In the second century B.C.E., Judea was governed by the Seleucid kings, who were based in Syria. They were among the successors of Alexander the Great and patrons of Greek culture. The word "cosmopolitan" describes this Greek approach to life. The term is based on Greek words meaning "world citizen." The idea is that a person's identity was not determined by birth into a particular nationality, for through education in Greek philosophy and adopting Greek customs people could advance socially and become citizens of the wider Greek world.
This cosmopolitan ideal clashed with the conviction that the Jewish people were God's chosen people. The issue became clear in the context of the gymnasium. Athletic training was common throughout the Greek world. But athletes trained and competed unclothed--and Greek men were not circumcised. To participate in gymnastic life more fully, some Jewish men had their circumcisions surgically reversed. The problem was that circumcision was the sign of God's covenant with Israel (Genesis 17:9-14). Therefore, traditional Jews insisted that those assimilating into Greek culture had abandoned Israel's covenant with God.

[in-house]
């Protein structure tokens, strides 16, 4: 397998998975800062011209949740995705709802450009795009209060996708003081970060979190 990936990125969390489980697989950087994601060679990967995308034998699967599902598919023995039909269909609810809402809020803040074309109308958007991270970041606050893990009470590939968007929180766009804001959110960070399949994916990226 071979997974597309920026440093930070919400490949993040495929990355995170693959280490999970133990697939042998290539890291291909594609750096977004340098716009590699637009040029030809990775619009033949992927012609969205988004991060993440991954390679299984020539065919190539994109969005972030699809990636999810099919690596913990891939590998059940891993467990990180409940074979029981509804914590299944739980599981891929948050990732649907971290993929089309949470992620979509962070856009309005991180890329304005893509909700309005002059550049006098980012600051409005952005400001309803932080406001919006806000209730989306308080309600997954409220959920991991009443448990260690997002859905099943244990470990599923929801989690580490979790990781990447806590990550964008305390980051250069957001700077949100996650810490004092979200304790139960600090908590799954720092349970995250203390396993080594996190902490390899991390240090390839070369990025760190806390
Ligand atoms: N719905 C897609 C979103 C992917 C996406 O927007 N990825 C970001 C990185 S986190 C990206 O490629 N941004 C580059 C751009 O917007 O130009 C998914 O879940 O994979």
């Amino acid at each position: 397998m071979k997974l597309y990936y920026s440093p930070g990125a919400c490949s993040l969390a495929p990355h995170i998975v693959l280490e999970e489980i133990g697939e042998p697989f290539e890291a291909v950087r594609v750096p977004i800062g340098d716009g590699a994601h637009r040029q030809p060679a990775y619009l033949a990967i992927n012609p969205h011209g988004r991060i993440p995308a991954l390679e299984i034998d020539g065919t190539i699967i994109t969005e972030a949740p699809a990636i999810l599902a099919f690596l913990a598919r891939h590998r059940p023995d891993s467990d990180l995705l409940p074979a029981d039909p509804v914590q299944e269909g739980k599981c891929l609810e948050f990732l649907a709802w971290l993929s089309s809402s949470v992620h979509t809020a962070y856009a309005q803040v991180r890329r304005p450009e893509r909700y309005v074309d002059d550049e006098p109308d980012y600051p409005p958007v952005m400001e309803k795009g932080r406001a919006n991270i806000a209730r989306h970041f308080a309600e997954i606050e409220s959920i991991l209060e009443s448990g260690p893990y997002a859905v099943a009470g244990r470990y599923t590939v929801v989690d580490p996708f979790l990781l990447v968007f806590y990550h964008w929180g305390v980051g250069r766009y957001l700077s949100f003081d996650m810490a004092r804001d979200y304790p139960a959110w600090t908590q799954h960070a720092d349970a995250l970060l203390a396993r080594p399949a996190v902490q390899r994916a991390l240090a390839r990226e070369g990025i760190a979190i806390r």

The conflict became a crisis in the reign of the Seleucid king Antiochus IV, who reigned from 175-164 B.C.E. He was known as "Epiphanes," a word suggesting a "manifestation" of divine power. Antiochus pressured Jewish people to abandon their traditional ways. He forbade circumcision and turned the Jerusalem temple into a temple to Zeus.
Antiochus's policies provoked a military response from some Jews. The principal leader of the revolt was a man named Judah, nicknamed "Maccabeus" or "the hammer." Accounts of the conflict, known as the Maccabean revolt, appear in the books of Maccabees, which are part of the Apocrypha.
Judah Maccabee's troops captured the Jerusalem temple in 164 B.C.E. They celebrated the restoration of temple worship with a new festival called "Dedication" or "Hanukkah." Fighting against the Seleucids continued, but eventually the Maccabees gained complete control of the region and established an independent Jewish kingdom that would continue until the Romans conquered the region in 63 B.C.E. The Hasmoneans vigorously extended their influence by capturing the region of Idumea to the south and converting its inhabitants to Judaism. Some Jews objected to the way the priests were administering temple life. They formed a separate community at Qumran near the Dead Sea, where they compiled the library of Jewish texts known as the Dead Sea Scrolls.
AUTHOR: Craig R. Koester, Professor of New Testament